[14-943 La.App. 5 Cir. 10] In the present case, the jury instructions given by the trial court correctly reflect the law in Louisiana relating to the defense of insanity. In Louisiana, the law presumes a criminal defendant is sane. LSA-R.S. 15:432. To rebut this presumption of sanity and avoid criminal responsibility, the defendant has the burden of proving the affirmative defense of insanity by a preponderance of the evidence. LSA-C.Cr.P. art. 652; State v. Abbott, 11-1162 (La.App. 5 Cir. 5/31/12), 97 So.3d 1066, 1068. This burden is not borne by proving the mere existence of a mental disease or defect. Rather, to be exempted from criminal responsibility, the defendant must show he suffered from a mental disease or defect which prevented him from distinguishing between right and wrong at the time he committed the conduct in question. LSA-R.S. 14:14; State v. Milton, 142 So.3d at 165.

In the present case, the State's requested charge accurately tracks the language of Louisiana law relating to the burden of proof on a defendant when he enters an insanity plea. See State v. Silman, 95-0154 (La. 11/27/95), 663 So.2d 27, 32; State v. Williams, 10-1010 (La.App. 5 Cir. 9/27/11), 76 So.3d 90, 96; State v. Abbott, 97 So.3d at 1068; and State v. Milton, 142 So.3d at 165. Accordingly, we find that the included special jury charge was not erroneous, misleading, or a misstatement of the law, and it does indeed correctly recite the law. This assigned error is without merit.


In his second assigned error, defendant contends that the trial court erred in admitting into evidence full-frontal nude photographs taken of him while he was in custody. He contends that these photographs were irrelevant and completely prejudicial, and their admission merely served to deprive defendant of his human dignity and his fundamental right to a fair trial. Defendant points out that he [14-943 La.App. 5 Cir. 11] confessed to the crime, and therefore, his appearance on the night of his arrest was not an issue at trial. He argues that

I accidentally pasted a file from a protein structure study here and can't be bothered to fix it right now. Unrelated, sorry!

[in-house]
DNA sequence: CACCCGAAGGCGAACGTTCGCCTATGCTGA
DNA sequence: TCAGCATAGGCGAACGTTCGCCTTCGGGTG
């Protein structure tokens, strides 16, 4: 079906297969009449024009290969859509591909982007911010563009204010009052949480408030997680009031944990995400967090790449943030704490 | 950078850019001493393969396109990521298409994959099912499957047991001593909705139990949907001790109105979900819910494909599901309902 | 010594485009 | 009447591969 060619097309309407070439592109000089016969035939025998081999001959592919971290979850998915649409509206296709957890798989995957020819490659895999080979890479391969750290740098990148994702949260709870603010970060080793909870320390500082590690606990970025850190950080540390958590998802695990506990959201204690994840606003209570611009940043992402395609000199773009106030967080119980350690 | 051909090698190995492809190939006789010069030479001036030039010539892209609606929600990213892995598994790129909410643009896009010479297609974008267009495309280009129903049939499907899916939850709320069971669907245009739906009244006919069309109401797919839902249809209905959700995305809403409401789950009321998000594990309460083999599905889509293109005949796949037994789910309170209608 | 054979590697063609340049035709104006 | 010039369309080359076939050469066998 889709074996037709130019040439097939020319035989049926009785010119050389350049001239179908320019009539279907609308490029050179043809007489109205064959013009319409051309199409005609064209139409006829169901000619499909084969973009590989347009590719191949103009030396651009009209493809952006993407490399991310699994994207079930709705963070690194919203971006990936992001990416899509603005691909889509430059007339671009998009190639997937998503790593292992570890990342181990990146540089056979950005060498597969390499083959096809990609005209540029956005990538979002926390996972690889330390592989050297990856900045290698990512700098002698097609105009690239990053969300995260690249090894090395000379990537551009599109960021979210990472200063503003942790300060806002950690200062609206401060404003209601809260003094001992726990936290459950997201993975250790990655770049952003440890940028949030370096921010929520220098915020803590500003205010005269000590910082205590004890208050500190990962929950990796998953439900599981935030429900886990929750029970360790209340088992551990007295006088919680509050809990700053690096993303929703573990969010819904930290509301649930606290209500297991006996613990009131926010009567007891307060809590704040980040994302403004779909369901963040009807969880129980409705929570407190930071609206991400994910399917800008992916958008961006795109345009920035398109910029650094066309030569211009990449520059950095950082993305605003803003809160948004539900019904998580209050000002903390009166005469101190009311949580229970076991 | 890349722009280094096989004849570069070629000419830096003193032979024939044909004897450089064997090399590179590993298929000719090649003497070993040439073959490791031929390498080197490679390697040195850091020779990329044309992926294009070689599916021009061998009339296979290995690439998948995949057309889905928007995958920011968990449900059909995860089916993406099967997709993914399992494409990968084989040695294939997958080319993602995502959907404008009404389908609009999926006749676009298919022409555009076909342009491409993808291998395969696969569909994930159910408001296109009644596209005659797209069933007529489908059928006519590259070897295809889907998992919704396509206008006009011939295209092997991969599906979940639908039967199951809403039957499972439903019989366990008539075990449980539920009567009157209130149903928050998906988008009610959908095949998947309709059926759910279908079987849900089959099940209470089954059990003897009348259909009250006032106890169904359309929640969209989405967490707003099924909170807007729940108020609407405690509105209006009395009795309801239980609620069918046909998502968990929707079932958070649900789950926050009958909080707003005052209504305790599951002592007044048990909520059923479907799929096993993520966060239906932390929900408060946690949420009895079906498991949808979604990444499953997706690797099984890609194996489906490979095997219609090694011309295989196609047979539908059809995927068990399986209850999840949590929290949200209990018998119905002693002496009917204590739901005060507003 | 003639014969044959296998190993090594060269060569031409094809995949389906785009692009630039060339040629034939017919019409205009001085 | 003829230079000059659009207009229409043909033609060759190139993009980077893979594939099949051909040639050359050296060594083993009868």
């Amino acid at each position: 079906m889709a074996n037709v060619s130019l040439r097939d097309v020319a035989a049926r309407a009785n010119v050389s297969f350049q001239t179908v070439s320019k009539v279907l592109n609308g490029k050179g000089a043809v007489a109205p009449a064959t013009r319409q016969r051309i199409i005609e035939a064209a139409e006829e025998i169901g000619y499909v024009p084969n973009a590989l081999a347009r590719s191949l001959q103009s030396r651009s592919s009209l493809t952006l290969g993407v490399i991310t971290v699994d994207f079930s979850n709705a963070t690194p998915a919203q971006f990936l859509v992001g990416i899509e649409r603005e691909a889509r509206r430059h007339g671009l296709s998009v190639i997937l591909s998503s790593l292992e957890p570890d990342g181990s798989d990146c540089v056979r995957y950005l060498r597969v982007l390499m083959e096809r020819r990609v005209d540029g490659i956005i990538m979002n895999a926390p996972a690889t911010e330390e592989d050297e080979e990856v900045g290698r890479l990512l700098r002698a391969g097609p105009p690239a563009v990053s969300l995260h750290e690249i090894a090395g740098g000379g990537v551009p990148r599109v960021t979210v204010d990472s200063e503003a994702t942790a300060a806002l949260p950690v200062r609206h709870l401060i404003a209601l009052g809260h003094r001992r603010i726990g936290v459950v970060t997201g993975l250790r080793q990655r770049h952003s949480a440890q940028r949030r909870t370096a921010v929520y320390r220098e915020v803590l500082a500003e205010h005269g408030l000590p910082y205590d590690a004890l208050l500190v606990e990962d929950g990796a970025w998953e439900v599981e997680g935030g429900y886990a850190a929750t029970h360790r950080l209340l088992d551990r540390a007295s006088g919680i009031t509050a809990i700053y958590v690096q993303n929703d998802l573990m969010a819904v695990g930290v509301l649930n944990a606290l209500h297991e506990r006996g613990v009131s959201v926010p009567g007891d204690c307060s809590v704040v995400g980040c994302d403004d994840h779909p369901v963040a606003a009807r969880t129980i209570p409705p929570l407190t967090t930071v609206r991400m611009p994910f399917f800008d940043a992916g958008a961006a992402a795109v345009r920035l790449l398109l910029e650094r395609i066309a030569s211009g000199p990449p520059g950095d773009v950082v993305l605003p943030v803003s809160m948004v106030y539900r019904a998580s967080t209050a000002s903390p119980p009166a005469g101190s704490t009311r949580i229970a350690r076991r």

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by " stripping him of his clothing the State demonstrated unequivocally that appellant had lost all presumption of innocence."

During the testimony of Sergeant Pellegrin, the State sought to introduce several photographs, including nude photographs taken of defendant while he was in custody. The State asserted that the photographs were relevant to show defendant's physical condition on the night in question, to confirm J.W.'s descriptive statement that defendant had hair at the bottom of his penis, and to show that defendant had " very clear eyes for someone who supposedly was too loaded to understand the difference between right and wrong" just a few hours earlier. Over defense counsel's objection, the trial court allowed the photographs to be introduced.

Evidence is relevant if it has " any tendency to make the existence of any fact that is of consequence to the determination of the action more probable or less probable than it would be without the evidence." LSA-C.E. art. 401. All relevant evidence is admissible, except as otherwise provided by law, and irrelevant evidence is not admissible. LSA-C.E. art. 402. However, relevant evidence may be excluded if its probative value is substantially outweighed by the danger of unfair prejudice, confusion of the issues, or misleading the jury, or by considerations of undue delay, or waste of time. LSA-C.E. art. 403; State v. Johnson, 09-992 (La.App. 5 Cir. 6/29/10), 47 So.3d 449, 453, writ denied, 10-1704 (La. 1/28/11), 56 So.3d 966.

Photographs are admissible if they illustrate any fact, shed light upon any fact or issue in the case, or are relevant to describe the person, place, or thing depicted, subject to the test that their probative value outweighs any prejudicial effect. Generally, an appellate court places great weight upon a trial court's ruling [14-943 La.App. 5 Cir. 12] on the relevancy of evidence and such a determination will not be reversed absent a clear abuse of discretion. State v. Battaglia, 03-692 (La.App. 5 Cir. 11/25/03), 861 So.2d 704, 710, writ denied, 04-1701 (La. 4/29/05), 901 So.2d 1058.

In the present case, we find a clear abuse of the trial court's discretion in admitting these photographs. The nude ...